Local advocates bring e-bike rebates to life in Adelaide

Sometimes making political change can take years of lobbying and campaigning.

Or sometimes it’s just a matter of asking the right questions of the right people, at the right time.

Two electric cargo bike enthusiasts in the south-western suburbs of Adelaide have produced a powerful example of this grass-roots activism, and in the process helped establish the first e-bike rebate program on mainland Australia.

Residents of the City of Holdfast Bay, which includes the suburbs of Brighton, Glenelg, Hove and Seacliff, can now claim rebates of $200 on e-bikes and regular cargo bikes. Rebates of $300 are on offer for electric cargo bikes.

The rebates are being offered as part of the council’s Green Living Rebates program, which has been in place for years and encourages residents to live sustainably by subsidising things such as double-glazed windows, rainwater tanks, worm farms and electric vehicle chargers.

When locals Andrew Dickson and Meggie Presti teamed up to raise awareness about the potential of e-bikes as replacements for cars, they had planned to do months of research on different rebate programs around the world.

But two weeks into the venture, they met with the environment team at the local council and within 24 hours the program was in place.

“We assumed it would be a meet and greet and were prepared to go home to do more research to get the cargo bike subsidy we were looking for,” says Presti.

“In the first three minutes of the meeting they agreed to add cargo bikes and e-bikes to the existing subsidy program.”

The council’s Green Living Rebate program is relatively small, but this allows its environment team to act nimbly and determine which items are added to the list, provided it’s within budget.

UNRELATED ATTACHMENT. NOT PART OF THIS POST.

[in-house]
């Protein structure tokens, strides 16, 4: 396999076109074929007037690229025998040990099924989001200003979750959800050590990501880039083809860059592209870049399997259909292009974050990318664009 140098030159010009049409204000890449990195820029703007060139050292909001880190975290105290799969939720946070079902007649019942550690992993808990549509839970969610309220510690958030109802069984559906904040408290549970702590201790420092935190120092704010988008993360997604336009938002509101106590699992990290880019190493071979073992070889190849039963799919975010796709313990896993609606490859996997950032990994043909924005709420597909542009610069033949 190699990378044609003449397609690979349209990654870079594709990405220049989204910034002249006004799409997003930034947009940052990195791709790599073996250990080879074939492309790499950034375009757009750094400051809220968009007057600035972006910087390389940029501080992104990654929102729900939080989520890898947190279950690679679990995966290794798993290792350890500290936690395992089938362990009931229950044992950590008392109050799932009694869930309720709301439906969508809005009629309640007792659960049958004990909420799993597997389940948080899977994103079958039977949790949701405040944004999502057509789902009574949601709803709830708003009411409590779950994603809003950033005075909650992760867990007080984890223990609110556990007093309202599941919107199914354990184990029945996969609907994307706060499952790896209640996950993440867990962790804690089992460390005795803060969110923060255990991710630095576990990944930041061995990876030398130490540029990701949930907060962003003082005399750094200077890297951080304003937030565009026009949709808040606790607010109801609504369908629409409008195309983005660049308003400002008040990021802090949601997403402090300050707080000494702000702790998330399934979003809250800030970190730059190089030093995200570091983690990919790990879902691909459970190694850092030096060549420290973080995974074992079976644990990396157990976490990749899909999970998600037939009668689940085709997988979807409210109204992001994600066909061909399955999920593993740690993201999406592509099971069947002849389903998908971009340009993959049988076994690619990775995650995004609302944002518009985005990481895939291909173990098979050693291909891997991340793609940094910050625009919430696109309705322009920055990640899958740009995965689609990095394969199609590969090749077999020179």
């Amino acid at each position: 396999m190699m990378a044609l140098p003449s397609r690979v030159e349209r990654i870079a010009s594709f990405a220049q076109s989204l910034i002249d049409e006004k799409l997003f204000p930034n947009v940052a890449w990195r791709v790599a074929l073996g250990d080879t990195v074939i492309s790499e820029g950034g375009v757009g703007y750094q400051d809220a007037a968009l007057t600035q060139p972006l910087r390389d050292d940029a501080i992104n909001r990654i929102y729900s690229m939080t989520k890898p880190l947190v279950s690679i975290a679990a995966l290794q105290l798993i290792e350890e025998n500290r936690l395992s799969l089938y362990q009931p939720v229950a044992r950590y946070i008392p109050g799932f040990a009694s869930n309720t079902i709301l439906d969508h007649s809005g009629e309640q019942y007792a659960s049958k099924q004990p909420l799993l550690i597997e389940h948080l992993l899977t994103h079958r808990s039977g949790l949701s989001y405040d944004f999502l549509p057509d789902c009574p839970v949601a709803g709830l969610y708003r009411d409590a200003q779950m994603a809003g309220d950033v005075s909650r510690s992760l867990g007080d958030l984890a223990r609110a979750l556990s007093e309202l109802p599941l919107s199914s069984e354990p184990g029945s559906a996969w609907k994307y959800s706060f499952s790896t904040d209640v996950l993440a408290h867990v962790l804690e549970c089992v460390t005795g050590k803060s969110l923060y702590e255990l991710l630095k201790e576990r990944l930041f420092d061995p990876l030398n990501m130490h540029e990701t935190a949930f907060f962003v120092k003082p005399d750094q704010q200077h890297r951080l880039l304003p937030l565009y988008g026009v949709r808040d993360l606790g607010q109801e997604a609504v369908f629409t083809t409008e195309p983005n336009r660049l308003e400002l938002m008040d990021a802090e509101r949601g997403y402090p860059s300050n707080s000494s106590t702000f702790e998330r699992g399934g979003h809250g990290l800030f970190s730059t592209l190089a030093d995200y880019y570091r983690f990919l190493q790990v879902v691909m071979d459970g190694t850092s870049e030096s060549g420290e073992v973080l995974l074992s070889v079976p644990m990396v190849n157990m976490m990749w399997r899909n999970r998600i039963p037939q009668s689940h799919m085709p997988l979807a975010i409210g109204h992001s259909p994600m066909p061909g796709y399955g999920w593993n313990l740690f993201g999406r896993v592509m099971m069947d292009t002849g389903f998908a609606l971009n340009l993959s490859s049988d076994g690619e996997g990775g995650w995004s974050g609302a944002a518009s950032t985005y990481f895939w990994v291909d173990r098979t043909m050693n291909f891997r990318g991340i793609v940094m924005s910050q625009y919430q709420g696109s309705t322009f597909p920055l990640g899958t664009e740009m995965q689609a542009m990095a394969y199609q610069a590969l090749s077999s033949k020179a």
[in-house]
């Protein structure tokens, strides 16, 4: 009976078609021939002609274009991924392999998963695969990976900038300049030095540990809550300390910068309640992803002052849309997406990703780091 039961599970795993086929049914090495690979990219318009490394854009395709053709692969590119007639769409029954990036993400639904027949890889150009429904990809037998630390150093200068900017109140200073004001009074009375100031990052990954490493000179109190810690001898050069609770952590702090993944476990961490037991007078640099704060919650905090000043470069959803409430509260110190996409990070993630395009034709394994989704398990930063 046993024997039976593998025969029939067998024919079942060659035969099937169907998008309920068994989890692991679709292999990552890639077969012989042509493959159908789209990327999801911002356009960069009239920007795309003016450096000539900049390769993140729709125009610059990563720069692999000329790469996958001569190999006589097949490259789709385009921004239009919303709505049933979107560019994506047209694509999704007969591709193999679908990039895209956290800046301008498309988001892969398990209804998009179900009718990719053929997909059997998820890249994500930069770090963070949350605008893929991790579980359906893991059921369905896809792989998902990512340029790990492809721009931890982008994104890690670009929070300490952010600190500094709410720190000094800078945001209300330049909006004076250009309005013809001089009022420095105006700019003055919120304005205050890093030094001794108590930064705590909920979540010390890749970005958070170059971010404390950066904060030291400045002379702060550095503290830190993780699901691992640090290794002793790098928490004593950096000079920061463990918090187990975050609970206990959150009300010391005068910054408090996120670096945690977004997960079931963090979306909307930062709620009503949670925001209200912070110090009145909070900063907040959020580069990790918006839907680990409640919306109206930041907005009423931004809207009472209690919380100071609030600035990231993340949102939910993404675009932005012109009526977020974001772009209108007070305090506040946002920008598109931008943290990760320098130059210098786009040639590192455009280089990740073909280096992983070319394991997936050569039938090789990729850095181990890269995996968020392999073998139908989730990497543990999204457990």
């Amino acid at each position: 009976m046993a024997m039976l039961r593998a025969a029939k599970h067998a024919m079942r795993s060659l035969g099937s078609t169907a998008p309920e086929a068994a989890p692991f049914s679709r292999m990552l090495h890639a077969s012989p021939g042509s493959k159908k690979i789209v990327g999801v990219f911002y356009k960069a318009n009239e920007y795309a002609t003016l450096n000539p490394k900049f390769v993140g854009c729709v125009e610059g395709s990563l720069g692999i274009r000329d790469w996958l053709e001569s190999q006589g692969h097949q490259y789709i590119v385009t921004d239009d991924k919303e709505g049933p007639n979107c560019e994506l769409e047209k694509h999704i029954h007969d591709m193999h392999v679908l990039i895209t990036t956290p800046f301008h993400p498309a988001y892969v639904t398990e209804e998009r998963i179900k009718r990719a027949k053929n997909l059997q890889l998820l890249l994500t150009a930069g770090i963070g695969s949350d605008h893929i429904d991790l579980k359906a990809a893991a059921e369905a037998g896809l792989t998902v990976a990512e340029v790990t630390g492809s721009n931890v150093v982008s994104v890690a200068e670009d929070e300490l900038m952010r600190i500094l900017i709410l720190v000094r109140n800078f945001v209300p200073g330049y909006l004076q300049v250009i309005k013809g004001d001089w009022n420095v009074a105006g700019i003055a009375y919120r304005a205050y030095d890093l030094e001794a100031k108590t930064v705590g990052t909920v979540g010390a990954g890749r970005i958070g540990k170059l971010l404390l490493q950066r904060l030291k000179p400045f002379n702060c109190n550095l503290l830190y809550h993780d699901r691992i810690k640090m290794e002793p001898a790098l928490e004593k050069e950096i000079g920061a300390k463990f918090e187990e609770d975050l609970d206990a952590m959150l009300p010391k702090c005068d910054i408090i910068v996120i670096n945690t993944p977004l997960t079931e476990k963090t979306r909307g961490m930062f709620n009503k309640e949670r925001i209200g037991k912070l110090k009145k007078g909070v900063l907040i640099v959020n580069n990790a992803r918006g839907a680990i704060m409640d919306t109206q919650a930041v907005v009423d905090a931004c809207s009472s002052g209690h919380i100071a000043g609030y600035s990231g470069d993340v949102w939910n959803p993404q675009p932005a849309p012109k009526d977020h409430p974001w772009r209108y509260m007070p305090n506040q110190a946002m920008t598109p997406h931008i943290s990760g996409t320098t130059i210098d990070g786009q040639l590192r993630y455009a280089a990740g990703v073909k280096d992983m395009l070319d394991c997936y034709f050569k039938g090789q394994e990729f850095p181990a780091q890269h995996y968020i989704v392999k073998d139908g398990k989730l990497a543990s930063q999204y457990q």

“For them it was an obvious fit with their current goals and just made sense,” says Meggie. “It was posted on their website the next day. Funnily enough, we were unaware at the time that Holdfast Bay was leading the way with this initiative.”

The streamlined process serves as a useful example of how positive change needn’t always involve long and drawn-out votes and public consultation periods. 

The e-bike element of the program went live on 7 February and the first rebate has been handed out.

The council will promote the program through local bike shops. While funds last, the rebates will be available to businesses and households in the City of Holdfast Bay who fill in the online form and provide proof of purchase and residency.

Tasmania introduced Australia’s first e-bike rebate program in late 2023, which is now midway and more than $100,00 is still up for grabs.

Meanwhile, the City of Adelaide voted last month to support a motion to develop an e-bike rebate program of its own, which is expected to roll out later in 2024.

EDITOR'S NOTE: E-bikes are helping to get more people on bikes – and we love that. 


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